As for things I was particular about, the first thing is the angle of the bearing edge. Drawing upon the Reference set, both the top and bottom have the same arch shape, but if it's too arched I have this idea in me that the sound will be completely subdued. To keep the tonality of the Reference as well as the classic tonality of Pearl, the top edge is the same as the Reference, while I had them do the bottom as a regular edge. Further, I stopped using floor toms, and the change to 12" depth mounted toms is another point. Until now, the depth of all rack toms was 8", and floors were 14", but I wanted the quicker attack of mount toms. Because of that, I tried out the response of various drums, both deep and shallow, and the result is that I arrived at the 12" depth. One more thing I specifically wanted was the hoops. Instead of Pearl's common diecast hoops, I decided to go with triple-flanged hoops, which resulted from my thinking about time periods. While I'm using modern materials, by deciding to go out and use triple-flanged hoops, which have a long history, I believe the sound can transcend time periods. This time, though I've mentioned it before, it's because my concept was to cross over and be able to go down a variety of paths. And it's not just genres, but time periods as well. Because of those reasons I was fussy about this being an all-around instrument.
So, what's my reason for not simply getting a Reference? Well, it's no surprise, but I'm very partial to maple. While Pearl has been around for nearly 60 years, I think they have always used maple as their flagship wood. What's more, since I have come to use Pearl drums, another factor is that I've just always loved that maple sound. Both with this image I've described of Pearl, and the trusting relationship I have with its staff who have supported me... with that in mind, I think that the instrument we've created is one that I can confidently think of as really good. An instrument that whoever uses it can be thought of as good... you could point out the collection of all the things I've procured, but I think I'll always want to use this. Well, as long as there are humans, tastes will probably change, so due to changing conditions you can never say never.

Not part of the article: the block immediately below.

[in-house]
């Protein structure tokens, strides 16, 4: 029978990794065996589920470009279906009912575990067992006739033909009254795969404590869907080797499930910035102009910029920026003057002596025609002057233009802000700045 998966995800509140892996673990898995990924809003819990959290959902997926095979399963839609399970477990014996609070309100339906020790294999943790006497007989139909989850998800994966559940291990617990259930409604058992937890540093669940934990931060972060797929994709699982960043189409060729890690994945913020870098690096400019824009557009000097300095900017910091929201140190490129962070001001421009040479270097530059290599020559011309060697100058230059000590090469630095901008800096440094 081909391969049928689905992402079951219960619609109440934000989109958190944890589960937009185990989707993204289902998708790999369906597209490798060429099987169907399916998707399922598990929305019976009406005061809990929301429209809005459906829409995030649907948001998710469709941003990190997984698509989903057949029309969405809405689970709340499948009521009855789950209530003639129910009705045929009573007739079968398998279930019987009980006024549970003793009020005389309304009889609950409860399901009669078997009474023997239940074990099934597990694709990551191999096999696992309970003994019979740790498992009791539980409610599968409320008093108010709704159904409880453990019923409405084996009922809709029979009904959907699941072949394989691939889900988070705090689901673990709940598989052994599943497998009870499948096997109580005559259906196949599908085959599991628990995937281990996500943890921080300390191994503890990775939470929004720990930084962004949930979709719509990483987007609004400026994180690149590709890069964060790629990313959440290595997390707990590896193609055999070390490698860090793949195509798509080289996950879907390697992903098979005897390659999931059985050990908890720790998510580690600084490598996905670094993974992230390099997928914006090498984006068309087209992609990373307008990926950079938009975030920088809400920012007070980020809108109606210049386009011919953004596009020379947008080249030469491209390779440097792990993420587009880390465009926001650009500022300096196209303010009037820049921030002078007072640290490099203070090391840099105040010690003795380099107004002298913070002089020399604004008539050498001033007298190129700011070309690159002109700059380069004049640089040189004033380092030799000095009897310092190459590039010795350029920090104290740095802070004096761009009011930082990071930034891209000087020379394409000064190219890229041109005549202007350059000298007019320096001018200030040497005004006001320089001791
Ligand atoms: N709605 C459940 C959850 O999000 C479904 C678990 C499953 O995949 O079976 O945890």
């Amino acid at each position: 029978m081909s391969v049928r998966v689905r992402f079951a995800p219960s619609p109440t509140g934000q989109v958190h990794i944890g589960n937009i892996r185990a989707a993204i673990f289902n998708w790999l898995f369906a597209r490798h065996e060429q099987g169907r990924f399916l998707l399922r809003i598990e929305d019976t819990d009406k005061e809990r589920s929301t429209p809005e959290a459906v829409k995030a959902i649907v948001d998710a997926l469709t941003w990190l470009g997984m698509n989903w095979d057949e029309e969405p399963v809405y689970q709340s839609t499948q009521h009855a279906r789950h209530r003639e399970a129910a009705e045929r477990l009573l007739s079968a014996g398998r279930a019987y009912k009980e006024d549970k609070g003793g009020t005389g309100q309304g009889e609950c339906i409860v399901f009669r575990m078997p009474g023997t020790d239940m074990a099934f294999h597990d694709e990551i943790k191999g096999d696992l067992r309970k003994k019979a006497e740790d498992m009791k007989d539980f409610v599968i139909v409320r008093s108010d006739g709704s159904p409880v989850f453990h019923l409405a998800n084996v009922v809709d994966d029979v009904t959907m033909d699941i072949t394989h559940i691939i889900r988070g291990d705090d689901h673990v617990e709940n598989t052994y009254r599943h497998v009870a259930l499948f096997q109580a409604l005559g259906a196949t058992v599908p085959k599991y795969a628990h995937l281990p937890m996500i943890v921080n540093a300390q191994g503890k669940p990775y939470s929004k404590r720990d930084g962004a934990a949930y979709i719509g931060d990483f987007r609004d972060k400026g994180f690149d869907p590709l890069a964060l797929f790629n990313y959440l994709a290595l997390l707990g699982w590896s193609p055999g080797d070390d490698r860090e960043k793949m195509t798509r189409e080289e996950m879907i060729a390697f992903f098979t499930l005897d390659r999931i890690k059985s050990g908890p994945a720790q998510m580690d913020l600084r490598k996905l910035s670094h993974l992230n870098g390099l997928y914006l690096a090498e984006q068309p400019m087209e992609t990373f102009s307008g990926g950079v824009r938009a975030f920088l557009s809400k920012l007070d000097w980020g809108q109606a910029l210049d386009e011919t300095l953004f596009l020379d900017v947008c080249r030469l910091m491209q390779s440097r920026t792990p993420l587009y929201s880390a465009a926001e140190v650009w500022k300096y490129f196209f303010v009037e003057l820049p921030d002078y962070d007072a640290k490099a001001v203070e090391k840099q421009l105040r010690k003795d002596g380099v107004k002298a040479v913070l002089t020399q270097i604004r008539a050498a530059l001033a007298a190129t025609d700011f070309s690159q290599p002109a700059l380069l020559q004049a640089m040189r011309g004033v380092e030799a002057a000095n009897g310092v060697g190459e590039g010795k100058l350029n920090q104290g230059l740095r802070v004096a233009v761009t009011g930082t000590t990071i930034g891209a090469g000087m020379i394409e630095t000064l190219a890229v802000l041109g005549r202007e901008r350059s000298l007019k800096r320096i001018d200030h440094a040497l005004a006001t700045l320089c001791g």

Making new sounds with a new set, without sticking to the past, I think it's a way to prepare for new challenges. I believe it's important that if you're a person whose job is to perform for the public, you should create and convey a good sound that fits with the times. By making this set, I can get off to a good start. This year is just getting started, and I'm going to play the drums."
- Sakura, in February 2006 article of Rhythm and Drums magazine. Translated by James Chertudi.
Sakura was involved in a number of bands and projects while using this set. He has never regularly used it within any particular band, but instead seems to pull it out for one-time shows or events. It seems it really has met his goals and needs.
Sakura kept the same basic "shape" of the set for many years but experimented with the addition and removal of his Simmons electronic drums. These pictures are from Sakura's old Myspace page and his current Facebook page.
A shot of Sakura playing with BY-SEX in 2011. From Sakura's Facebook page.
From late 2011. Sakura has finally stopped using the Toshi Nagai snare drum and uses his free-floating aluminum drum instead.
Recent shots from a 4-man drum performance put together by Sakura entitled (get ready): "WARRIOR HORSEMEN OF THE SPIRIT THUNDERING OVER HILLS OF DOUBT TO A PLACE OF HOPE." From Sakura's Facebook.